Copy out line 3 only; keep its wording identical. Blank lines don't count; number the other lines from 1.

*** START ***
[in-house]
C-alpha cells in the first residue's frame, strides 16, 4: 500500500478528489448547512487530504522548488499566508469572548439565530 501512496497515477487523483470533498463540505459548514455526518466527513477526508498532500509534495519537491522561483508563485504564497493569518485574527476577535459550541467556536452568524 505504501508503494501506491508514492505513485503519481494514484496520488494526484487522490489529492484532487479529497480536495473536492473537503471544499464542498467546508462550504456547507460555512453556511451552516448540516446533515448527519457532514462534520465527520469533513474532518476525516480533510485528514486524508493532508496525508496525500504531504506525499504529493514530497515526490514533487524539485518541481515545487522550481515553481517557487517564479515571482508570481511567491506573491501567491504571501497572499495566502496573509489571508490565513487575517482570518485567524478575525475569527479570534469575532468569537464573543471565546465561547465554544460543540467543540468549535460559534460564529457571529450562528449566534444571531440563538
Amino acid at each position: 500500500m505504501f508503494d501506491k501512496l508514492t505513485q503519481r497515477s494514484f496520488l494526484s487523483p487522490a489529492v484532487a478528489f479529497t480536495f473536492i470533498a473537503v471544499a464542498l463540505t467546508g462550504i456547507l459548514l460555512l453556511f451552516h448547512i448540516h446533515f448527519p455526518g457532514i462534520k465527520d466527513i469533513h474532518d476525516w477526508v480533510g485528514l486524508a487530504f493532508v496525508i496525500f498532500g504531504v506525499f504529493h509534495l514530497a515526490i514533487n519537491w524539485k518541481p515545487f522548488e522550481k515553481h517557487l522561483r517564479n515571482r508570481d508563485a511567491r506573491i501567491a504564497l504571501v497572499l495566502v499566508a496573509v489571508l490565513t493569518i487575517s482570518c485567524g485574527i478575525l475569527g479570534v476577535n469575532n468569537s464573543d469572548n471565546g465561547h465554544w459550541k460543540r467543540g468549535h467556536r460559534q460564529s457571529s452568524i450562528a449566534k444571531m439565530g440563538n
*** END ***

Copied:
Amino acid at each position: 500500500m505504501f508503494d501506491k501512496l508514492t505513485q503519481r497515477s494514484f496520488l494526484s487523483p487522490a489529492v484532487a478528489f479529497t480536495f473536492i470533498a473537503v471544499a464542498l463540505t467546508g462550504i456547507l459548514l460555512l453556511f451552516h448547512i448540516h446533515f448527519p455526518g457532514i462534520k465527520d466527513i469533513h474532518d476525516w477526508v480533510g485528514l486524508a487530504f493532508v496525508i496525500f498532500g504531504v506525499f504529493h509534495l514530497a515526490i514533487n519537491w524539485k518541481p515545487f522548488e522550481k515553481h517557487l522561483r517564479n515571482r508570481d508563485a511567491r506573491i501567491a504564497l504571501v497572499l495566502v499566508a496573509v489571508l490565513t493569518i487575517s482570518c485567524g485574527i478575525l475569527g479570534v476577535n469575532n468569537s464573543d469572548n471565546g465561547h465554544w459550541k460543540r467543540g468549535h467556536r460559534q460564529s457571529s452568524i450562528a449566534k444571531m439565530g440563538n